And in an empty parking lot, Louis, a junkie, dropped his syringe before the heroin could enter his vein, saving his life, if only temporarily.
—-Benjamin Woodward, The Tired Day
Downtown Square, McKinney, Texas
Today we have very short piece of flash fiction –
I enjoyed this simple little piece of unique fiction. Like all good flash fiction it asks many more questions than it answers. Maybe I liked it because I feel like that all the time.
The Author’s Note is interesting too – he talks of writer’s block and bringing abandoned work back to life.
“The challenge lies in knowing how to bring this sort of day to a close. His mind has been wound to a pitch of concentration by the interactions of the office. Now there are only silence and the flashing of the unset clock on the microwave. He feels as if he had been playing a computer game which remorselessly tested his reflexes, only to have its plug suddenly pulled from the wall. He is impatient and restless, but simultaneously exhausted and fragile. He is in no state to engage with anything significant. It is of course impossible to read, for a sincere book would demand not only time, but also a clear emotional lawn around the text in which associations and anxieties could emerge and be disentangled. He will perhaps only ever do one thing well in his life.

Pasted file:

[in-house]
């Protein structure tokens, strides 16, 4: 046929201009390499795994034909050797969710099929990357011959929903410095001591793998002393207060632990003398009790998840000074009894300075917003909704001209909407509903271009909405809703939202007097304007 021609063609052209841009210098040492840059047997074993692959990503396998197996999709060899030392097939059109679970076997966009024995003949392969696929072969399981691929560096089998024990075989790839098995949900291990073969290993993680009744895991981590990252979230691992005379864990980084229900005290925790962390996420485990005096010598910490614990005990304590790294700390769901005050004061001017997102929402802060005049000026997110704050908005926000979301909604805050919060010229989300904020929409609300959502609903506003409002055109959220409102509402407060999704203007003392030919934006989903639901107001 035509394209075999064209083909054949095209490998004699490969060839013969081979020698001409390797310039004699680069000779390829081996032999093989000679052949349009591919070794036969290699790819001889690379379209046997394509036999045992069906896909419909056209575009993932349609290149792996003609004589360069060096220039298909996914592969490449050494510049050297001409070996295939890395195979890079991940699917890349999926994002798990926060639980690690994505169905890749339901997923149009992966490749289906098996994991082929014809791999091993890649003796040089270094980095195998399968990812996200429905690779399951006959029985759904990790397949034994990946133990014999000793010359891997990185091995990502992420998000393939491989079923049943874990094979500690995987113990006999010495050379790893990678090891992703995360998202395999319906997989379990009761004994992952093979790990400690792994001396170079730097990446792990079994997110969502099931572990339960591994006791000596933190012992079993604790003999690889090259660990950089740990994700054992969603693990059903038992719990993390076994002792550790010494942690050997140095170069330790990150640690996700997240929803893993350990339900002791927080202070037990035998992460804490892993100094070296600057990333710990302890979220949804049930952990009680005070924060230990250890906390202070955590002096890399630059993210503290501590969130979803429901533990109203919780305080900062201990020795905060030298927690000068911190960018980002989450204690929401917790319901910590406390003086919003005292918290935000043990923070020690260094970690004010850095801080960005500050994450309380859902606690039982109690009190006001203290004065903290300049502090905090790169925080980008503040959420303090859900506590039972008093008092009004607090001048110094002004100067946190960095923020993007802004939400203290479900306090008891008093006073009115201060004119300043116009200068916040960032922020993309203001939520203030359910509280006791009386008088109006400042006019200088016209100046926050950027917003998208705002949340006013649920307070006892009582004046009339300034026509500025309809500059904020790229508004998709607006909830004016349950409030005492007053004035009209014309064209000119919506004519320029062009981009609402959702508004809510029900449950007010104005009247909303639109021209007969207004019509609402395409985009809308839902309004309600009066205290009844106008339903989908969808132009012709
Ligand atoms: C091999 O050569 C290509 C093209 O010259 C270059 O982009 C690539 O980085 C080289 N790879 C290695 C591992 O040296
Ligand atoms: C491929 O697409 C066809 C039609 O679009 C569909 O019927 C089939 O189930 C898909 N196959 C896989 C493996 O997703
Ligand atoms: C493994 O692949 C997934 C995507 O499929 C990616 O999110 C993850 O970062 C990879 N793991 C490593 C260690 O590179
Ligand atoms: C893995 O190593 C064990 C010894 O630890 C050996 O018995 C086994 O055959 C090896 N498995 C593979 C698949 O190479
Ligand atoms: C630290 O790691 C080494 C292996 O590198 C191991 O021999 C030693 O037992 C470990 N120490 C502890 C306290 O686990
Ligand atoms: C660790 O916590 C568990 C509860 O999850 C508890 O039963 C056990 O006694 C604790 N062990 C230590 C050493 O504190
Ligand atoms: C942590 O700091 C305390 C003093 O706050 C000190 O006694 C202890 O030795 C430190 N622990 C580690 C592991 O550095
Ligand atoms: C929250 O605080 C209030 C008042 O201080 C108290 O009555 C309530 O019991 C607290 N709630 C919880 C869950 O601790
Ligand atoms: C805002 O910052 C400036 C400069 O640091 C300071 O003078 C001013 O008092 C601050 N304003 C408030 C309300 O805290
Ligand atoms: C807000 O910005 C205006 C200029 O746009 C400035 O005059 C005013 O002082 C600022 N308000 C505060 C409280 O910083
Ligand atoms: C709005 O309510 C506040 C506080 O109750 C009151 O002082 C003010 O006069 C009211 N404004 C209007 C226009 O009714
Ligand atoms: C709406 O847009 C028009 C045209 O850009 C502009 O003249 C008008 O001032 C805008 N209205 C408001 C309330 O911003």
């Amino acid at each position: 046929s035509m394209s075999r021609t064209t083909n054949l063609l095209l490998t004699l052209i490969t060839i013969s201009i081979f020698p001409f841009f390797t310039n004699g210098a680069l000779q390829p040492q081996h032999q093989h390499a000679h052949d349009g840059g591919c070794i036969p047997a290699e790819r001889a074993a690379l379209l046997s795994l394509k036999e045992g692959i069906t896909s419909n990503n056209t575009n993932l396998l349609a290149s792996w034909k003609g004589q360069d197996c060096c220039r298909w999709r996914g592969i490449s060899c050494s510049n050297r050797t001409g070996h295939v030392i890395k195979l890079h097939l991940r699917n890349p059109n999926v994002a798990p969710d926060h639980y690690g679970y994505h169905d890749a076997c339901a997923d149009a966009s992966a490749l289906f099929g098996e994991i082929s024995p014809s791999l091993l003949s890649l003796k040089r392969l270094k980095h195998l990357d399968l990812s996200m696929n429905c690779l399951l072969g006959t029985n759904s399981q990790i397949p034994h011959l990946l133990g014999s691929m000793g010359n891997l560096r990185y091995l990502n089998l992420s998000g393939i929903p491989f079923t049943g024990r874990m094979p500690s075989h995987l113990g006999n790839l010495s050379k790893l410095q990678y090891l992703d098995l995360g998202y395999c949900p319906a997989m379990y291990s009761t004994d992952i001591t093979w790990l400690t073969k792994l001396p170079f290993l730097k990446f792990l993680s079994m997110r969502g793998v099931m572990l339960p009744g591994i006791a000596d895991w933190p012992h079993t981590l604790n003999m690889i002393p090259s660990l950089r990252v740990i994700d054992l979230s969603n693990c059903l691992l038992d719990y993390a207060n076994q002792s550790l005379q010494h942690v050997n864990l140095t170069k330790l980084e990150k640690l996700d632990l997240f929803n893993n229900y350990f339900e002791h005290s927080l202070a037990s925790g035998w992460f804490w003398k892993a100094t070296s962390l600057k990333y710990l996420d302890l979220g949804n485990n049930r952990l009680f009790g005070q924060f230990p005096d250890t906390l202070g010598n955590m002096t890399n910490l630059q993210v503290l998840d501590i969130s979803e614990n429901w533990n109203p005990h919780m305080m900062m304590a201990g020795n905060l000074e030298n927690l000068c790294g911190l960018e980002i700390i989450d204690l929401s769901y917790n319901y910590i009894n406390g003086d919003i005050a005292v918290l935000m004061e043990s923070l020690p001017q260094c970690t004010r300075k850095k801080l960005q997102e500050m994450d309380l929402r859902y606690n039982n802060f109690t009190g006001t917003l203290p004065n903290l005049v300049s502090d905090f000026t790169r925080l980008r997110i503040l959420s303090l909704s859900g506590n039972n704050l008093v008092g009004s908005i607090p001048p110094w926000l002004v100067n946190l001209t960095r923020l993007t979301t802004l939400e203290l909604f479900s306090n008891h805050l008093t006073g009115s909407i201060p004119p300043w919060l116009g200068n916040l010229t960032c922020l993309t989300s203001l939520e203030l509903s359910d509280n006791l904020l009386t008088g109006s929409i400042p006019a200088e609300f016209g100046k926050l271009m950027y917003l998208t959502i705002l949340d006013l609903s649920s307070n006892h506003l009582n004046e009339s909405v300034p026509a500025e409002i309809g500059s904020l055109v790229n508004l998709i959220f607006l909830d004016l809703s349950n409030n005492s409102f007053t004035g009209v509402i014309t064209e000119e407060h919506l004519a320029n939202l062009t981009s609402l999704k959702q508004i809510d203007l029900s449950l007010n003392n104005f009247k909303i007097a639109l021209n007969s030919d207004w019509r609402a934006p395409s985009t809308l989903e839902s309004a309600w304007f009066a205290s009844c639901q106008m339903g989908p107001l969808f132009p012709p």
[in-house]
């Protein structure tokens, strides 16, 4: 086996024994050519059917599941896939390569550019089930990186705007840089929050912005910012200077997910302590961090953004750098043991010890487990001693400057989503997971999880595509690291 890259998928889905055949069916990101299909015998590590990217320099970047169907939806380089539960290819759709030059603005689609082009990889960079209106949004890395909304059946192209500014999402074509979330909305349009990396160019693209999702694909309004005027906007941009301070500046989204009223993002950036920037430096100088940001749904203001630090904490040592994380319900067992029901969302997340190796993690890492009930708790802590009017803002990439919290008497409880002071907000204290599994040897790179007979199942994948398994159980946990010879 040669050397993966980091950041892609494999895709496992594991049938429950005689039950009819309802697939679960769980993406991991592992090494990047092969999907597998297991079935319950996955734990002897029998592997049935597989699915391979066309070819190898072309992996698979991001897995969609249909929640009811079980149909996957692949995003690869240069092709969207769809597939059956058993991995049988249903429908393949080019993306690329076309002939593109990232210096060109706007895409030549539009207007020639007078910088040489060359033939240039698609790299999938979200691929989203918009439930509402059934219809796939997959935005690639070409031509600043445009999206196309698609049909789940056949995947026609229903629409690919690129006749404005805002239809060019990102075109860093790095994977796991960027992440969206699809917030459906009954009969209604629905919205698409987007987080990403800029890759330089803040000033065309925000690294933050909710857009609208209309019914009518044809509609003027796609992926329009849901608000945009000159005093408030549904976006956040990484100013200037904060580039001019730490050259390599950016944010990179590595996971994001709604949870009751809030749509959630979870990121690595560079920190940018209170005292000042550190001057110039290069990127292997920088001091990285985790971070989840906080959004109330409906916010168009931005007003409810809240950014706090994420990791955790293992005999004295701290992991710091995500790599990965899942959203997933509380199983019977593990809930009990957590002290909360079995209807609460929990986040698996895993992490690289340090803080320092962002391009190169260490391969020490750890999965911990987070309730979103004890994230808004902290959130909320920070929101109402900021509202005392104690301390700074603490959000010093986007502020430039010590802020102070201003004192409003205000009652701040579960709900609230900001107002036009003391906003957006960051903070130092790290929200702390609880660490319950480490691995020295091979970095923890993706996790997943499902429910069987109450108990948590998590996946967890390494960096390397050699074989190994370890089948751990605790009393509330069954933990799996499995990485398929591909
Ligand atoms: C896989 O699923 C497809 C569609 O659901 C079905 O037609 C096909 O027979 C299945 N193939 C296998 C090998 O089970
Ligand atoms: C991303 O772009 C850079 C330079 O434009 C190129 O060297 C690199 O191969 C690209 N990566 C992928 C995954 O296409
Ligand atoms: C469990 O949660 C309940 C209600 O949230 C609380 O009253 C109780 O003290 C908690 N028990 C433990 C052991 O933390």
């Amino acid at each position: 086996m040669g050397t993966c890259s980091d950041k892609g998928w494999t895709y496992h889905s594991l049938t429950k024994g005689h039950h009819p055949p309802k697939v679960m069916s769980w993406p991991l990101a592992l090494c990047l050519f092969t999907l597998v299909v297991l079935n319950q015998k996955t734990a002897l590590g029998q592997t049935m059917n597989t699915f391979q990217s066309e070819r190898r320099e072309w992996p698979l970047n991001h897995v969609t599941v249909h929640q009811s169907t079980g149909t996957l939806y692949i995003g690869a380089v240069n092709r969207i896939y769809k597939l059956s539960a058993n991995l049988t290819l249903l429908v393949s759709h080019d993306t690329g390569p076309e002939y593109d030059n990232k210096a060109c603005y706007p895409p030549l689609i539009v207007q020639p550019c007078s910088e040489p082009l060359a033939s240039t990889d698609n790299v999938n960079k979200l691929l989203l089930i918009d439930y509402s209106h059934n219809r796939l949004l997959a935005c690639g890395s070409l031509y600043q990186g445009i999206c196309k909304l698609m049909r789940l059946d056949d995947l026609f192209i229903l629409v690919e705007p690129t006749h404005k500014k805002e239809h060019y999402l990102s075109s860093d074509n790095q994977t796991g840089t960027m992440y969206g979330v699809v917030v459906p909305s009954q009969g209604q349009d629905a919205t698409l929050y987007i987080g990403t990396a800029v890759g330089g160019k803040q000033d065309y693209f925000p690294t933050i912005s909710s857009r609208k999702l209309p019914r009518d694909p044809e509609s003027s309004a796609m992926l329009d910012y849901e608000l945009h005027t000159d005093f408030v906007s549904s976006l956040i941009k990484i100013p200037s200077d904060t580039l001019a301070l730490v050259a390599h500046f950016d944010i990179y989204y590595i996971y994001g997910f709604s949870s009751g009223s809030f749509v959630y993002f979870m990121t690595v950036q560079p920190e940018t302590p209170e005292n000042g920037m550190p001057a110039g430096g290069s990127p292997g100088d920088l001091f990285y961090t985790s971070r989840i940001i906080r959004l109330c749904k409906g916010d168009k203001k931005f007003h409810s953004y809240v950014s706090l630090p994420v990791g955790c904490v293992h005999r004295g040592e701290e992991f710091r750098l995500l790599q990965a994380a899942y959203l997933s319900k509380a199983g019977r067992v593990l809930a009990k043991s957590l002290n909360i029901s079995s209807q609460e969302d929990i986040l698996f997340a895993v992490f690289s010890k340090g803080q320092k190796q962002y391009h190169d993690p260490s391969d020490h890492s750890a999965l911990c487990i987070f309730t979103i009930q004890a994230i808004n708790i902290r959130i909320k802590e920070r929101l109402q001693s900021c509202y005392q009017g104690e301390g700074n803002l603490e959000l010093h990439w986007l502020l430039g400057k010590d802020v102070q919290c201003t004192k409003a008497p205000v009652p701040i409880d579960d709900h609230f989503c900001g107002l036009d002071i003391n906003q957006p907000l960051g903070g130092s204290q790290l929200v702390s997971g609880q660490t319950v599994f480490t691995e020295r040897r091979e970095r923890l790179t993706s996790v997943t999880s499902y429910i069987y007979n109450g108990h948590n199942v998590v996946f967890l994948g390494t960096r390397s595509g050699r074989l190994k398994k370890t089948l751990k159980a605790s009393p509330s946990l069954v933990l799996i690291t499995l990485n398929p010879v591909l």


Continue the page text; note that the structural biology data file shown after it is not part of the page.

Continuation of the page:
For this particular combination of tiredness and nervous energy, the sole workable solution is wine. Office civilisation could not be feasible without the hard take-offs and landings effected by coffee and alcohol.”
― Alain de Botton, The Pleasures and Sorrows of Work
I was looking forward to an easy day – especially since it was supposed to be my day off. But the phone calls kept rolling in, the emails kept coming, everybody wanted a piece of me. By the time I made it home… there was nothing left. Another day stolen by the man.